Avaliamos 91 membros com classificação clínica CEAP entre C1 e C6. Os sintomas foram avaliados através da Escala Visual Analógica de Dor (EVAD), da Escala de Gravidade Clínica dos Sintomas Venosos (EGCSV) e pelo questionário de qualidade de vida SF-36. Foi verificada a presença de correlação entre essas variáveis através do método proposto por Spearman, considerando p significativo quando inferior a 0,05.


Houve correlação positiva entre a gravidade da doença da DVC (CEAP C1-6) e a EVAD (0,815; p<0,000) e a EGCSV (0,937; p<0,000); observou-se correlação negativa com a SF-36 nos quesitos: Capacidade Funcional (-0,791; p<0,000); Limitação Física (-0,839; p<0,000); Dor (-0,684; p<0,000); Estado Geral de Saúde (-0,617; p<0,000); Aspectos Emocionais (-0,691; p<0,000). Não houve correlação com a Vitalidade (-0,003, p=0,979), Aspectos Sociais (-0,188, p=0,740) e Saúde Mental (-0,085, p=0,421).


Na DVC, existe uma correlação positiva entre a gravidade dos sinais clínicos da doença e a intensidade dos sintomas, e correlação negativa com a qualidade de vida, que é gravemente comprometida, em seus aspectos físicos e emocionais. A vitalidade, a saúde mental e os aspectos sociais são comprometidos já nos estágios iniciais da doença.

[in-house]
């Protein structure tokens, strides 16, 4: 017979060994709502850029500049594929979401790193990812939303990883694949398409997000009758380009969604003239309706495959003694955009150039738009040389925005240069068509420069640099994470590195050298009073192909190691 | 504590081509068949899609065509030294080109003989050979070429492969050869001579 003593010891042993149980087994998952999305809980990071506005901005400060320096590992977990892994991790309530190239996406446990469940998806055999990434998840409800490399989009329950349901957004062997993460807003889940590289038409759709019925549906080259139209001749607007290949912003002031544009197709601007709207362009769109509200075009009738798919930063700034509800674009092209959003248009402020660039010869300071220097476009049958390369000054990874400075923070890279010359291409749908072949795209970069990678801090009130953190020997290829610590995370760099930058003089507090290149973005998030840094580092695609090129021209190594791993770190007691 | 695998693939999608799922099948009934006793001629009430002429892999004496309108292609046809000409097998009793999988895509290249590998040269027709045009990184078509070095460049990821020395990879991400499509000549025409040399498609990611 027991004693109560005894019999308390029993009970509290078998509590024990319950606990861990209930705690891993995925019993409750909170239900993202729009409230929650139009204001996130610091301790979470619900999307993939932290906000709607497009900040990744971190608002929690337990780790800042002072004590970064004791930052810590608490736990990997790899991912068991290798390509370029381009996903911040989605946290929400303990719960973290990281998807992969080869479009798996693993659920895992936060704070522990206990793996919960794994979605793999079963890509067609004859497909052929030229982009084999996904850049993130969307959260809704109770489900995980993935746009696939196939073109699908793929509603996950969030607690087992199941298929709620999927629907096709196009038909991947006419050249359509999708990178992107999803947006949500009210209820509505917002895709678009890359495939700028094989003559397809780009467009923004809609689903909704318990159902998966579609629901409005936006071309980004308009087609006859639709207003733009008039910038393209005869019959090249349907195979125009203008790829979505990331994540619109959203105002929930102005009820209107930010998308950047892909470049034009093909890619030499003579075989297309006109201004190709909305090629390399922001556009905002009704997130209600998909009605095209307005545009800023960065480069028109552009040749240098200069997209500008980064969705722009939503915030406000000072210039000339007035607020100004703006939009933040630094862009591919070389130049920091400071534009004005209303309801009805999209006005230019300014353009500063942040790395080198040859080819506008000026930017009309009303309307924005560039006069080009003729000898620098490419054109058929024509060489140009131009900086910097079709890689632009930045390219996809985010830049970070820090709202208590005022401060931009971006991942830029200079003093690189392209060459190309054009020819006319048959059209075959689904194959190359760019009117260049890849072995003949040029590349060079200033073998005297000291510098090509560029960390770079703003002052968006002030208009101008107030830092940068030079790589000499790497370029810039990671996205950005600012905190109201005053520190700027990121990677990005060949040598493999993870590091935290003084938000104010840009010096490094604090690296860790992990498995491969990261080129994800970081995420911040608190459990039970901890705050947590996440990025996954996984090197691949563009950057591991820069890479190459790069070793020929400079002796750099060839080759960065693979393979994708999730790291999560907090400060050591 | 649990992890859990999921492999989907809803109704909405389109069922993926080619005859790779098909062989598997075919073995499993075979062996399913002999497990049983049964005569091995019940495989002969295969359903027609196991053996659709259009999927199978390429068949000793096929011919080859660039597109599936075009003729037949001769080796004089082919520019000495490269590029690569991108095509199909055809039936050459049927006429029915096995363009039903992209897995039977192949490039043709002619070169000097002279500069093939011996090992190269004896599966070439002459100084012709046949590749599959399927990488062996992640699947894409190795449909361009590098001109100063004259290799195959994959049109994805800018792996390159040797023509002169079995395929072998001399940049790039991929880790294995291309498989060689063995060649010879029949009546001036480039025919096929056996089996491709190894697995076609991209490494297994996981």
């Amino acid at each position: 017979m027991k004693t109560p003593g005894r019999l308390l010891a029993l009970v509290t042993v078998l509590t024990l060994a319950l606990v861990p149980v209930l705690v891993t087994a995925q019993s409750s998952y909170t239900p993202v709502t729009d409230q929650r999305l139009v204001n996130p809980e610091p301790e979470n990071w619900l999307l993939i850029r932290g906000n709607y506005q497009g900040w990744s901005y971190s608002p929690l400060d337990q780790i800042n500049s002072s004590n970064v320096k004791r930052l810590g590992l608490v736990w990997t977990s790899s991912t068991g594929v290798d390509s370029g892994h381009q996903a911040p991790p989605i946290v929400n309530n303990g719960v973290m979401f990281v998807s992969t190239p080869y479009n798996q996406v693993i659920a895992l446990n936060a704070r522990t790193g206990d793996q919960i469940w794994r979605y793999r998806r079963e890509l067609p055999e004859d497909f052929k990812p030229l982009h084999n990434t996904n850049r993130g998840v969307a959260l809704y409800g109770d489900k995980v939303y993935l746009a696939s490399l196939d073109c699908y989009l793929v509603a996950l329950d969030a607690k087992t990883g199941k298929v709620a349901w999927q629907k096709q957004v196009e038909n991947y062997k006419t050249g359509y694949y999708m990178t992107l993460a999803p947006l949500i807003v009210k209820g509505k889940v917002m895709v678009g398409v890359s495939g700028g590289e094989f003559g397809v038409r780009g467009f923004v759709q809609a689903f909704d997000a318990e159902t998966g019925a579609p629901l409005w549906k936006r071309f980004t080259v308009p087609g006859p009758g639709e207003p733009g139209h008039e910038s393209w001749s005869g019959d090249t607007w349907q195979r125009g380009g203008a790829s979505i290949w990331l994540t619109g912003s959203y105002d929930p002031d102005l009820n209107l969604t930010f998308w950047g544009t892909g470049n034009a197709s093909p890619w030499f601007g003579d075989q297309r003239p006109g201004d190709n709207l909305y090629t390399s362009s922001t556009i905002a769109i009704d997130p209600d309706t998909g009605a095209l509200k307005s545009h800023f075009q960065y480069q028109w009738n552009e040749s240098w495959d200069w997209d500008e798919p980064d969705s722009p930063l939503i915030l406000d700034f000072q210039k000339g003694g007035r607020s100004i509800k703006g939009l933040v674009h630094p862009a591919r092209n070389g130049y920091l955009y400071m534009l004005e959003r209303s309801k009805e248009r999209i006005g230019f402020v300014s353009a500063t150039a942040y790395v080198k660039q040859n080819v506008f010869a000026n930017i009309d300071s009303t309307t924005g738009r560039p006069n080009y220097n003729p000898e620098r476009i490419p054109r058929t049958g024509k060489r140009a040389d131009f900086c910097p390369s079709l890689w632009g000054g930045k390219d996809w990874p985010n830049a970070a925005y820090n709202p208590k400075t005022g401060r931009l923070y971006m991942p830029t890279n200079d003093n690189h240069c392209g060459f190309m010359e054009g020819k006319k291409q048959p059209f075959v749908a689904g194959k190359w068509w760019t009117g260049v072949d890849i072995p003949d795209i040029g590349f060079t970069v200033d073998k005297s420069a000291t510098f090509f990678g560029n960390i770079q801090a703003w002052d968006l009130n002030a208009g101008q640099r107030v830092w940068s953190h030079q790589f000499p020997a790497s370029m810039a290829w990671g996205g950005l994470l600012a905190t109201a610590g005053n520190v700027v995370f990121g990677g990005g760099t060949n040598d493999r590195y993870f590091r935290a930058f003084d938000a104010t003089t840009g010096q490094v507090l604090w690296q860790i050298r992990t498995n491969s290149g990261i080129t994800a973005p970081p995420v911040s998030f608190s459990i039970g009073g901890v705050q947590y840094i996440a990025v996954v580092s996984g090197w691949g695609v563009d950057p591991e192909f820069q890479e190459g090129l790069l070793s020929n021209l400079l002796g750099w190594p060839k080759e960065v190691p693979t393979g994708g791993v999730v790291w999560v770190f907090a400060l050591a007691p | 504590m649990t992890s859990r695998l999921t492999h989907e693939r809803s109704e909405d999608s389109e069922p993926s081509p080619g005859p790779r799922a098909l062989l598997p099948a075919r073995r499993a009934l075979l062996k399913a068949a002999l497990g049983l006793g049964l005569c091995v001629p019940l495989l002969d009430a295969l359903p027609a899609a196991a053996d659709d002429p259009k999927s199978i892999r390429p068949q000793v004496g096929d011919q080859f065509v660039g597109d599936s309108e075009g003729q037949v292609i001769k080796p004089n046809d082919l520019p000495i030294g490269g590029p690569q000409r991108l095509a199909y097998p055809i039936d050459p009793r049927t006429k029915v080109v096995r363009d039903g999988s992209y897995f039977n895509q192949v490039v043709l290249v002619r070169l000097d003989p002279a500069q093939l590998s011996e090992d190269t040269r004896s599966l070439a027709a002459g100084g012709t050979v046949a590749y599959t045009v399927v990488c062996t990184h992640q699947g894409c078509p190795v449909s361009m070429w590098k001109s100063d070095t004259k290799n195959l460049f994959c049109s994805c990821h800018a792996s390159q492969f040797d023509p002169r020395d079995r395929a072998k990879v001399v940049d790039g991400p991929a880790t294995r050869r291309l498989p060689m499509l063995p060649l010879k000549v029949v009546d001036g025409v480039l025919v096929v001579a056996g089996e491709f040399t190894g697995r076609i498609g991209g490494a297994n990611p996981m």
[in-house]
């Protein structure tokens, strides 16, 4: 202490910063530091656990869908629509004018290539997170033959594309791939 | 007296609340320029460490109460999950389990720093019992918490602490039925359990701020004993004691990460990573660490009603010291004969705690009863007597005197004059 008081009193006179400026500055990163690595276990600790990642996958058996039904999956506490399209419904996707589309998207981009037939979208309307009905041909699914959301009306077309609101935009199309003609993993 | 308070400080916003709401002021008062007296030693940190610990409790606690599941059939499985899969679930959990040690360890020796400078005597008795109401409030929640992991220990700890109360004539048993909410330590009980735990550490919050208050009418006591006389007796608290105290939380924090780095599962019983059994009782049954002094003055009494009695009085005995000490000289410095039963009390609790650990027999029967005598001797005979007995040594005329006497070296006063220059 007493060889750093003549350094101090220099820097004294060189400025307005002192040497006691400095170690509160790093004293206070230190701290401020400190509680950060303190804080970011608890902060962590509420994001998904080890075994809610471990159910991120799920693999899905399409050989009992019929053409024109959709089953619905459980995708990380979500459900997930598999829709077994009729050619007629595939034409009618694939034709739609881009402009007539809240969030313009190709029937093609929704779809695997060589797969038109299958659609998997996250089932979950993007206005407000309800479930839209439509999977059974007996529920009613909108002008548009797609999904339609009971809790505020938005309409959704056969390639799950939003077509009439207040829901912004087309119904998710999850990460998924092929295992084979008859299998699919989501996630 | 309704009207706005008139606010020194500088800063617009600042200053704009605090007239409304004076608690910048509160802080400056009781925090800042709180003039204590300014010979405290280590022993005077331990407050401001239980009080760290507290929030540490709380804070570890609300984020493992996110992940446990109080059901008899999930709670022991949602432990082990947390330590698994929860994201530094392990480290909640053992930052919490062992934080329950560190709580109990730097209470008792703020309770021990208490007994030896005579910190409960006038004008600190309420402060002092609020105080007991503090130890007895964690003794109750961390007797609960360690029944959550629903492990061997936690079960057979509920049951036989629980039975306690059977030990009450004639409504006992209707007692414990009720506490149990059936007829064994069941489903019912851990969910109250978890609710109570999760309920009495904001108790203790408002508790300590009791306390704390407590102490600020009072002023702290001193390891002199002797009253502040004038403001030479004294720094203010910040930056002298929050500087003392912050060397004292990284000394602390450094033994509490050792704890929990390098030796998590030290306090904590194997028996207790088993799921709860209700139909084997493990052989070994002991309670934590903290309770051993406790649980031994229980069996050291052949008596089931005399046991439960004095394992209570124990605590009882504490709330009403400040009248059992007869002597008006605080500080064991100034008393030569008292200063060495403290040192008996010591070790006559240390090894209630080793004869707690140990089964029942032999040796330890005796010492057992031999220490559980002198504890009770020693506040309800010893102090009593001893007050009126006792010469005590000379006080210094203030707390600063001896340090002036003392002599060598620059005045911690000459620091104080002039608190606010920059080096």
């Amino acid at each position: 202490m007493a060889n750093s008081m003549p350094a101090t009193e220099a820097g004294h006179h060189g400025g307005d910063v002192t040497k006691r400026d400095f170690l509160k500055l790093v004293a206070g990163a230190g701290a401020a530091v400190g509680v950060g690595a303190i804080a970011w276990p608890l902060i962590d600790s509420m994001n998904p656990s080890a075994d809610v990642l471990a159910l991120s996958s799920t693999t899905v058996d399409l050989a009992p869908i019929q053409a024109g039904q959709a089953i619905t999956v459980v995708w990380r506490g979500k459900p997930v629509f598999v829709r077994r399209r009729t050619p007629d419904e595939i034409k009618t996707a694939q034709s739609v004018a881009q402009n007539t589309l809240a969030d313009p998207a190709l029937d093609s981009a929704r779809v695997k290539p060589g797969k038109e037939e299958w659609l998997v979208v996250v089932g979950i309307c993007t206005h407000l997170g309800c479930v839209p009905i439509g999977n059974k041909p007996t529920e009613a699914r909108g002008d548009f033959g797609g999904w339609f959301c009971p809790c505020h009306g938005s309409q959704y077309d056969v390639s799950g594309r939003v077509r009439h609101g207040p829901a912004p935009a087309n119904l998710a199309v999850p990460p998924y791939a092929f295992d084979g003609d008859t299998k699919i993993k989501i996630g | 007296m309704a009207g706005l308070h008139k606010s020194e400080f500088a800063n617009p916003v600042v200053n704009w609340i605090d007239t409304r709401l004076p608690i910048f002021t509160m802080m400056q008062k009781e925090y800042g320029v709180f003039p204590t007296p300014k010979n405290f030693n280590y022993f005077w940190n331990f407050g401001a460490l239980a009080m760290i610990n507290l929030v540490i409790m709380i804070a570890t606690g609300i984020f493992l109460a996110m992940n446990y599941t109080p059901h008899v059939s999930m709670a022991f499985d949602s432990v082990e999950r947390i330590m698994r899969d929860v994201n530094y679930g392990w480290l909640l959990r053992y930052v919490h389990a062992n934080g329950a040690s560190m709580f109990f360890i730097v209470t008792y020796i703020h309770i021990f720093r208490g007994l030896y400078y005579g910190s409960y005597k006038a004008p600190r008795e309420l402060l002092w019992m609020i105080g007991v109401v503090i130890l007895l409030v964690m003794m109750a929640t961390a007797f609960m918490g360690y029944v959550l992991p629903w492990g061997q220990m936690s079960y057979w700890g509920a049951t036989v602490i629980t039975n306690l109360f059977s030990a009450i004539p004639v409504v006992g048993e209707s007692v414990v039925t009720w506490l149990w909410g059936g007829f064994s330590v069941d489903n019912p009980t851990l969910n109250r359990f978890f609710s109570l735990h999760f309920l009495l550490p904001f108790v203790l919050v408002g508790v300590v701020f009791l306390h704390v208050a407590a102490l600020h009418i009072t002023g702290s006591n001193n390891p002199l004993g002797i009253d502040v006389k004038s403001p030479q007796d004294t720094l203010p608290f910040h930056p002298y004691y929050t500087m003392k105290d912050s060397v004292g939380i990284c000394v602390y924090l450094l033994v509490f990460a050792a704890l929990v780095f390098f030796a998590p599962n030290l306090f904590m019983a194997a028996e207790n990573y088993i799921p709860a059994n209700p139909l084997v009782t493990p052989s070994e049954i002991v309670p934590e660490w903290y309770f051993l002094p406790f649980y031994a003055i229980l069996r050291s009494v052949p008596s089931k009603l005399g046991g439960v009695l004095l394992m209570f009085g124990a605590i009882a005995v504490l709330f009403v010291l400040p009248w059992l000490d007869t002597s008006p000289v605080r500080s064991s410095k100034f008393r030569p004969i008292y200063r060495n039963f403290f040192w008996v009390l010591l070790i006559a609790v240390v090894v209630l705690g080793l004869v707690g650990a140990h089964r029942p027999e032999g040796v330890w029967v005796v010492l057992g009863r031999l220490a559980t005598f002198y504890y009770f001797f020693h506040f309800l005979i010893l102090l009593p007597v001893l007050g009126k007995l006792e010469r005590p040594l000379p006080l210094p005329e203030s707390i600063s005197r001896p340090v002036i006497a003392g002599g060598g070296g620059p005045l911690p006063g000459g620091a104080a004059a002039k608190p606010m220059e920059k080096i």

Palavras-Chave: varizes; insuficiência venosa; qualidade de vida; sinais e sintomas


Chronic venous disease (CVD) is the most common cause of vascular symptoms affecting the lower limbs. In Europe, 15% of adults aged 30 to 70 years have the disease and 1% have ulcers.1 In Brazil, these prevalence rates are 53.5% and 1.5% respectively and advanced forms of CVD are the 14th most frequent cause of absence from work.2 , 3 The disease is a severe public health problem, both in view of its high prevalence and its socioeconomic impacts.4

Despite its high prevalence and severity, little is known about the intensity of the symptoms of CVD or their impact on quality of life at the different stages of its clinical course. Telangiectasias and varicose veins of the lower limbs are common causes of medical consultations, particularly in tropical countries.4 , 5 However, it is very common for treatment of this disease to be relegated to a low priority or even refused by public and supplementary health services, with the argument that the complaint is merely cosmetic. Apparently, social, environmental, cultural, epigenetic and economic factors have an influence on this correlation.6